Statement by H. E. Mr. Luiz Inácio Lula da Silva,
President of the Federative Republic of Brazil,
at the Separate Meeting on Financing for Development

New York, September 14, 2005

 

            T

Josue de Castro, a Brazilian geographer and citizen of the world, once

said that "hunger is the biological expression of sociological evils."

Hunger is a scourge of our own making inflicted on our own kind.

These ideas are still very up to date.

I have made the fight against hunger my government's priority.

This struggle expresses the broader challenge of promoting development

with social justice and political democracy.

This is what we are doing in Brazil.

We have recovered economic stability.

We have regained the path of sustained growth.

We are creating more jobs, distributing income, financing family farms

and small companies.

A year ago in New York I organized, together with my colleagues from

France, Chile and Spain, a high-level meeting to promote an International

Action against Hunger and Poverty.

Sixty Heads of State and Government,. along with over 100 delegations,

have responded positively.

Today we are following-up on a debate launched at the Millennium

Summit.

We must ensure the full achievement of the goals we have set. The

Sachs Report showed that this objective is attainable.

The debate on innovative mechanisms to finance development is no

longer a taboo.

The United Nations has placed this theme at center-stage.

The World Bank, the IMF and the G-8 have been sensitized to the issue.

This debate and the various parallel events on the Millennium

Development Goals express the strength of this mobilization.

Those goals will not be met unless the international community gets

seriously involved.

We must act fast. We must move from words to deeds.

We need to intensify partnerships among governments, business and

civil society.

Last year, we put forward mechanisms to raise additional funds that

would allow for more efficient aid, on a stable and predictable basis.

This year, the technical group, with major support from new members

Germany and Algeria, discussed initiatives that are feasible in the short term.

We are moving to implement some of these ideas as pilot projects.

I firmly support my friend President Chirac's proposal for a solidarity

contribution to be collected on airline tickets. I know that France and other

European countries, as well as Chile, are already moving in this direction.

In Brazil, I have determined that technical studies be undertaken so that

we may also adopt this measure as soon as possible.

This mechanism will help raise a major volume of funds, in addition to its

even more important demonstration effect.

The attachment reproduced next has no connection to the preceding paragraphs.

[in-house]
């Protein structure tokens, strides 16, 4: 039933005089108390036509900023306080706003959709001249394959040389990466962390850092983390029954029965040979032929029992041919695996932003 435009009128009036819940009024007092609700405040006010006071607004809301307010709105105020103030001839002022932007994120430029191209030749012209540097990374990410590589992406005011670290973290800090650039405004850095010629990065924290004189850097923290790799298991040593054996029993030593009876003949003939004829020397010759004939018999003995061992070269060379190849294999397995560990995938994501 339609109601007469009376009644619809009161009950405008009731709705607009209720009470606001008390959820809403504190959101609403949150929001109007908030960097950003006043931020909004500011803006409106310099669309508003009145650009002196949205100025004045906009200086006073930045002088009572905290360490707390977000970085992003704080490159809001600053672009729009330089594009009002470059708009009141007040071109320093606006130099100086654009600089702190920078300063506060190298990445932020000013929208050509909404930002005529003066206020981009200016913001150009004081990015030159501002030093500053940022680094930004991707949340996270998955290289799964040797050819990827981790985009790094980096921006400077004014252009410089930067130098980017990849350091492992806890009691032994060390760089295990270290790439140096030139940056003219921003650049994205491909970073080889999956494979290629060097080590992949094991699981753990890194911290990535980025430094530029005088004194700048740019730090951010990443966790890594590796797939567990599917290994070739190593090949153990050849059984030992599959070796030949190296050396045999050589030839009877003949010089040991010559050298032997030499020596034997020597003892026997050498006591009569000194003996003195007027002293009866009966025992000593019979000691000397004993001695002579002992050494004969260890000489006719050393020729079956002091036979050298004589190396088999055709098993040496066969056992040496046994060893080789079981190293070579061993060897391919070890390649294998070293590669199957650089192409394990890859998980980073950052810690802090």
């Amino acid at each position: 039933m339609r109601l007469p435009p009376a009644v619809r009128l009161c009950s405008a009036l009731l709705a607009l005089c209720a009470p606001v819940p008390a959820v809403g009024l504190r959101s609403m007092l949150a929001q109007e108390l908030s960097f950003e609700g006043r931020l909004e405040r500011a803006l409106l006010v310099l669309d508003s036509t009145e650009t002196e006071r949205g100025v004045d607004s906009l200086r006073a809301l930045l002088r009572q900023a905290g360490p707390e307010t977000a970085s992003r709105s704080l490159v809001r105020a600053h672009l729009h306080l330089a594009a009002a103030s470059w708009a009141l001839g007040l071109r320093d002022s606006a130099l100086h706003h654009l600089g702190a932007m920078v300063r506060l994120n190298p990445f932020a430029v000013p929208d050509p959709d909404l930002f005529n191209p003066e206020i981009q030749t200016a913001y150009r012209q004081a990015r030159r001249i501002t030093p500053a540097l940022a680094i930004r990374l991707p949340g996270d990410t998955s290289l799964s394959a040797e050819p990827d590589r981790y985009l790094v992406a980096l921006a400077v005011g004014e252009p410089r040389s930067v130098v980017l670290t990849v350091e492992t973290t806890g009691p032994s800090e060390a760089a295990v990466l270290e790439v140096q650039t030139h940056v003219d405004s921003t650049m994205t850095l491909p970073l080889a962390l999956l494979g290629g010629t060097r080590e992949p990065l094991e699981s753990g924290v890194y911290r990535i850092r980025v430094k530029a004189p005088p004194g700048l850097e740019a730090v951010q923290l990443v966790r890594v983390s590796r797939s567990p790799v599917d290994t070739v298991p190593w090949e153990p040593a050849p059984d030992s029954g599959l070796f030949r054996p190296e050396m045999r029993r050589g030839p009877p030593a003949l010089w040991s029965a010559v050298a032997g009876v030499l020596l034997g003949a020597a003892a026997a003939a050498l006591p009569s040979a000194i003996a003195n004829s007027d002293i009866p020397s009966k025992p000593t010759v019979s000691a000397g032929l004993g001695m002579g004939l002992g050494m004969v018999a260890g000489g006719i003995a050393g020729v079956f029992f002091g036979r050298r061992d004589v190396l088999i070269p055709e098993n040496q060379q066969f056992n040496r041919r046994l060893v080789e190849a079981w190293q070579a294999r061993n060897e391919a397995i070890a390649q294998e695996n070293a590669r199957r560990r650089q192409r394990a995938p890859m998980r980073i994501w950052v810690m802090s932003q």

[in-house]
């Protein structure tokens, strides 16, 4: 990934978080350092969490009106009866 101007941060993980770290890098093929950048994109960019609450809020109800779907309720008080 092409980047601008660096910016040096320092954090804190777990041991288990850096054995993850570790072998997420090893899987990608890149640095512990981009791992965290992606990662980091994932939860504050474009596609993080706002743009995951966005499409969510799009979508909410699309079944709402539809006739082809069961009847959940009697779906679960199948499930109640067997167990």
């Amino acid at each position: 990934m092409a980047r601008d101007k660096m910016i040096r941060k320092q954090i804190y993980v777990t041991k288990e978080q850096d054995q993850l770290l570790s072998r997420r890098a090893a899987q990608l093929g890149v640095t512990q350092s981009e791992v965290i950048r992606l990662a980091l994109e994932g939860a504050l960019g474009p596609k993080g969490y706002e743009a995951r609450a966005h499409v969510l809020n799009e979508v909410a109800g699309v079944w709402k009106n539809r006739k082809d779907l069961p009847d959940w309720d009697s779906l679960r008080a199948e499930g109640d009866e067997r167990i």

We shall prove that creativity and solidarity allow us to find innovative

approaches to fight extreme poverty.

We are also tabling a draft agreement in the General Assembly to reduce

the cost of international money remittances from migrant workers.

We want that money to reach the recipients intact.

This will help generate income and jobs for the families of those who

have left home to seek a better chance.

Mr. President,

I am certain that Brazil's biggest contribution to eradicating hunger in the

world is the unprecedented effort we are making in our own country.

All the actions taken under the Zero Hunger program are part of the

crucial transformations underway in Brazil and contribute directly to five of the

eight Millennium Goals.

The Family Stipend program already provides basic income for 7.5

million families. By the end of 2006, it will cover all of the 40 million Brazilians

living below the poverty line.

Approximately 37 million children and teenagers are being fed today by

school meal programs.

We are not only transferring income, but putting into effect the right to

education and health as well.

We condition family benefits upon school attendance by children and

upon participation by children and expecting mothers in healthcare programs.

The food-purchase program focused on family farmers has already

included 120,000 farmers.

Our countryside, which has always fed the rest of Brazil, will no longer

have the worst hunger rates.

Brazil is also helping overcome poverty and inequality as it actively

fosters discussions on the need for more balanced and fair international trade.

Outrageous economic subsidies granted every year to farmers in

industrialized countries are six times greater than the additional US$50 billion

needed annually to meet the Millennium Development Goals.

In a world beset by instability, I am convinced that the eradication of

poverty is a sine qua non condition for the emergence of a more stable and

peaceful international order .

The time to act is now.

Thank you very much.